Santa Barbara Democratic Party activists — galvanized by the national yin-yang polarities of Donald Trump and Bernie Sanders — waged an all-hands-on-deck drive to get out the vote, dispatching hundreds of precinct walkers into the pre-dawn darkness of Tuesday morning. Thirteen hours later, it was obvious their efforts had paid off. Not only had Democrats out-voter-registered their Republican counterparts by a 5-to-1 margin in the last five months, but they dramatically outvoted them on Election Day.
In Santa Barbara County, Hillary Clinton narrowly beat Sanders for the Democratic presidential nomination by less than 2 percentage points, but won decisively statewide, clinching her party’s nomination in a historic milestone. The Clinton-Sanders contest resonated powerfully among Santa Barbara County Democrats and helped swell the ranks of new, younger voters moved to action by “The Bern.” This was especially true in Isla Vista, where the Democratic machine turned out student voters in big numbers despite the pressing distractions posed by final exams. In the weeks immediately before the elections, both Clinton and Sanders campaigned in Santa Barbara, rallying their respective troops. So, too, did Democratic candidate Kamala Harris — California Attorney General — and, as of Tuesday night, top vote getter in the wide-open race to replace Barbara Boxer for U.S. Senate.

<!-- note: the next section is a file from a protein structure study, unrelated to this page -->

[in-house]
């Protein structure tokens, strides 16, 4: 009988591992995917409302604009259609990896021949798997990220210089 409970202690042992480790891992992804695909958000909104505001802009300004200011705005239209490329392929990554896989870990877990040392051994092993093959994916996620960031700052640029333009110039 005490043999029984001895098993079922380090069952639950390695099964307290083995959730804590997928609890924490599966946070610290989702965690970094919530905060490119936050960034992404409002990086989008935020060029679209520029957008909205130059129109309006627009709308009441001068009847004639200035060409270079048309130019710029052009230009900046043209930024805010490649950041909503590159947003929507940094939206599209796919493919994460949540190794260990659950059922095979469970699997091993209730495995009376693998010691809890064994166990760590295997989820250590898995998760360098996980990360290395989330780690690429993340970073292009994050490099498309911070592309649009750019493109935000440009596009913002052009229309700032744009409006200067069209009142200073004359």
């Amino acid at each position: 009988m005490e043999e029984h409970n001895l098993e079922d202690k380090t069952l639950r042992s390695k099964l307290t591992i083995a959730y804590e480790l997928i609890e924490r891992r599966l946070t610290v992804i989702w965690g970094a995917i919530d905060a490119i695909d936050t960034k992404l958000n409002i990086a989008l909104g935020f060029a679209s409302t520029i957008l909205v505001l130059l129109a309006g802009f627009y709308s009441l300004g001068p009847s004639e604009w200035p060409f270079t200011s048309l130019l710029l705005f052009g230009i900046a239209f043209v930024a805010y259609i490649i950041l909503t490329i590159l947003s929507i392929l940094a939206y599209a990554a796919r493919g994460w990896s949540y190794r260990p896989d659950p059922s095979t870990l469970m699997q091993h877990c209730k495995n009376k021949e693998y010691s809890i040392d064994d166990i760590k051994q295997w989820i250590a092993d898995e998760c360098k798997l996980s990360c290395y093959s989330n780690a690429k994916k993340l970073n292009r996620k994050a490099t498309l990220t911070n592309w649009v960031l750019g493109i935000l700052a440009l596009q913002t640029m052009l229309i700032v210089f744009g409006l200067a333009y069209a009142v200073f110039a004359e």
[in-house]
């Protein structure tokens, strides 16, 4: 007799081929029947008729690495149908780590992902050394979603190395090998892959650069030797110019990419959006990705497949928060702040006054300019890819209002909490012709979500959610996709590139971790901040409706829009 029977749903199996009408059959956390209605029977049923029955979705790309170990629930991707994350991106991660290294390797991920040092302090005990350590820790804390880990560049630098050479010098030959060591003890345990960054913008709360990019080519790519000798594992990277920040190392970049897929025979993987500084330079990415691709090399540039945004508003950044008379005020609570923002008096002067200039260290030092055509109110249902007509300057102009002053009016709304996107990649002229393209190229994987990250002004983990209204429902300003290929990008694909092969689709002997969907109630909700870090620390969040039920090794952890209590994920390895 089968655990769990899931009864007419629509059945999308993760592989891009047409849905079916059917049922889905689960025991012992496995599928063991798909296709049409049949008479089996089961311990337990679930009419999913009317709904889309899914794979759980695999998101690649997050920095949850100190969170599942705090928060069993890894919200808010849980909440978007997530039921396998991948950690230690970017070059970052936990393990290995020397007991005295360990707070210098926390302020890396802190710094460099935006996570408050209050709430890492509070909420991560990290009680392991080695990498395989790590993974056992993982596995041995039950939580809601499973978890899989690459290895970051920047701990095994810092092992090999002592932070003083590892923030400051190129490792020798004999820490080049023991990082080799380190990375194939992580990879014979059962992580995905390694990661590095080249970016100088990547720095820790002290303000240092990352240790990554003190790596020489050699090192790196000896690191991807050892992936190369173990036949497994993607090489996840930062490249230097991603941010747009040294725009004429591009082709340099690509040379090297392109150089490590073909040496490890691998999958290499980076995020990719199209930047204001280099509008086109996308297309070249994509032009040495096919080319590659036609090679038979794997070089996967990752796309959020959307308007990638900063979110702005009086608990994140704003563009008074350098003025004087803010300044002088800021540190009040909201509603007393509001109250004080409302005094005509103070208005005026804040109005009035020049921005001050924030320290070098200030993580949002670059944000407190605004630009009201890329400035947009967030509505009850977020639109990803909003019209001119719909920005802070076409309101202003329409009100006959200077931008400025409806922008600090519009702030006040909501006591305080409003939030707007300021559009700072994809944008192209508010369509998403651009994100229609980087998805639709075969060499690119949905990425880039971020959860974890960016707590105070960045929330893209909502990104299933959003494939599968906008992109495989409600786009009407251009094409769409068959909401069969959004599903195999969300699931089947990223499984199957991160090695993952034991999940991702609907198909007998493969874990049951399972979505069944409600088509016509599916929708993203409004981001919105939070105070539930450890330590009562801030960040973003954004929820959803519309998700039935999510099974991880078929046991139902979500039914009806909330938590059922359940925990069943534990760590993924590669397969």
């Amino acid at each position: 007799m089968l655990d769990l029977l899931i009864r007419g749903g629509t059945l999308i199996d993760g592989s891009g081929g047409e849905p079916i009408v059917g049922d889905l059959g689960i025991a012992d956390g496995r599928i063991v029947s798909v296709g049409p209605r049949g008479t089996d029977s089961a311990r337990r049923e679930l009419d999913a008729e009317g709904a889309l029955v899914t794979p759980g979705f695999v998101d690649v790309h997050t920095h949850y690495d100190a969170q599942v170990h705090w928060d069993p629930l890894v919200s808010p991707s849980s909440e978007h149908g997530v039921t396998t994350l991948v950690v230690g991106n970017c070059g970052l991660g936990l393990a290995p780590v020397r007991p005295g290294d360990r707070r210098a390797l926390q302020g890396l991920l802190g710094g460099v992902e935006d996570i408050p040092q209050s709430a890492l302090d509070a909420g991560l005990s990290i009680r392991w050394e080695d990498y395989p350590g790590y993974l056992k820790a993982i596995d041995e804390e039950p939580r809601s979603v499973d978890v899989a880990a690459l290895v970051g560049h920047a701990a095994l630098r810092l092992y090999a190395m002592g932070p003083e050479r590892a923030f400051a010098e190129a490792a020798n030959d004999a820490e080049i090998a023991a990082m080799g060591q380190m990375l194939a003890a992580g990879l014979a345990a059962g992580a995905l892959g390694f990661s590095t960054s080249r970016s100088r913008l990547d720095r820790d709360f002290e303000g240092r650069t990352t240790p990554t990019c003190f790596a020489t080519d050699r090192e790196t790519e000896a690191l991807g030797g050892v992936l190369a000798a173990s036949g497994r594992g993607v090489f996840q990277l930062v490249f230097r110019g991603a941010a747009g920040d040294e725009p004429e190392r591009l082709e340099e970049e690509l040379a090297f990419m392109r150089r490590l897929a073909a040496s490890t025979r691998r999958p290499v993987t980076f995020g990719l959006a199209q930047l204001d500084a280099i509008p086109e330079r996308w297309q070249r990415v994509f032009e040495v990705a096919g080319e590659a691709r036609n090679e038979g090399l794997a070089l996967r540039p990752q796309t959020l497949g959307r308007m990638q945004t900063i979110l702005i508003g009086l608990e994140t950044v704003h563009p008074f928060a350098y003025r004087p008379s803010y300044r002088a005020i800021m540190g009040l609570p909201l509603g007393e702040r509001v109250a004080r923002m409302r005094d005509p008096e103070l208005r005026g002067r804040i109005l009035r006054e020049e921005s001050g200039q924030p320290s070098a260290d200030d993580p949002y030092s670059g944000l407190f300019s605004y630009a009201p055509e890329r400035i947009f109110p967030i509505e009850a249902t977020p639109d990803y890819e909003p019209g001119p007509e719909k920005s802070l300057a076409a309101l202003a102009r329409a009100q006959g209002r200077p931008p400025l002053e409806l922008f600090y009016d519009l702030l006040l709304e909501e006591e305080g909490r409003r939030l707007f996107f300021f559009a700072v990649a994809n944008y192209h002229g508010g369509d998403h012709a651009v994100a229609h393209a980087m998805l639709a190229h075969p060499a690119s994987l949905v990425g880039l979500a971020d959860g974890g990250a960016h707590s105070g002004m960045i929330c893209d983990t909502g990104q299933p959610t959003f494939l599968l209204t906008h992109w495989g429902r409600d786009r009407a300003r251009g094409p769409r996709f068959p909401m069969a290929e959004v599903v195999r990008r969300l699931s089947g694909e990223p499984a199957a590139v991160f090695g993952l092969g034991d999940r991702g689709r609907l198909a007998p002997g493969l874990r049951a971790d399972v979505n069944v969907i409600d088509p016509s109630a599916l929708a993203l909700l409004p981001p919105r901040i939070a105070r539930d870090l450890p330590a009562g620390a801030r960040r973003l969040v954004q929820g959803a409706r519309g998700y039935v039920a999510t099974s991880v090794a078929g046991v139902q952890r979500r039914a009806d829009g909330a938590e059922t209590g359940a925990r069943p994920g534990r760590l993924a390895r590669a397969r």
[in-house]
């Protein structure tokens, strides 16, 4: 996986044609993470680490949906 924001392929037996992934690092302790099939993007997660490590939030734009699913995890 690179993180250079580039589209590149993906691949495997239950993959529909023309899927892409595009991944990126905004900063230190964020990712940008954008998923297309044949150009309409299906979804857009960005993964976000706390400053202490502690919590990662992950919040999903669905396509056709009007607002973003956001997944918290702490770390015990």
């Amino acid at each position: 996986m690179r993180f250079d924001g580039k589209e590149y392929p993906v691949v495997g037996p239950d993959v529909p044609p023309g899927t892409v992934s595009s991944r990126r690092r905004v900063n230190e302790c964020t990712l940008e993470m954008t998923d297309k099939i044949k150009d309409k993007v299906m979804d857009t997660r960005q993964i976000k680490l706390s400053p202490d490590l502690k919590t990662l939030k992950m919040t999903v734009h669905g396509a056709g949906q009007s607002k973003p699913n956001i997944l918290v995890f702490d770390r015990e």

[Editor’s Note: As late ballots are counted, Sanders edged ahead of Clinton by 108 votes in Santa Barbara County as of June 10. Read more here.]
On the Republican side, Donald Trump — denounced two days before the election by many national Republican luminaries for “textbook” racist statements he made about the Mexican-American judge hearing a fraud case against Donald Trump University — obviously won Santa Barbara County as well as the state, but at significant cost to Republican turnout. Only 25,000 Santa Barbara Republicans voted in the presidential primary. That’s compared to 47,000 Democrats. Of the voting Republicans, 7,000 cast protest ballots for party candidates who’ve long since dropped out of the race; Ohio Governor John Kasich, for example, picked up 3,071.
To the extent Trump got where he is by bashing Mexican immigrants, Santa Barbara Democrats responded by giving 1st District Supervisor Salud Carbajal — a Mexican immigrant — far and away the most votes in his bid to replace nine-term Congressmember Lois Capps as representative of the 24th Congressional District, which encompasses Santa Barbara and San Luis Obispo counties and a slice of Ventura County. In an open primary contest with nine candidates, Democrat Carbajal secured more than 47,618 votes district-wide. That’s nearly 18,000 more than his next closest rival, Republican Justin Fareed — who got 29,902 — and more than twice as many as Santa Barbara Mayor Helene Schneider, his chief Democratic rival in the race.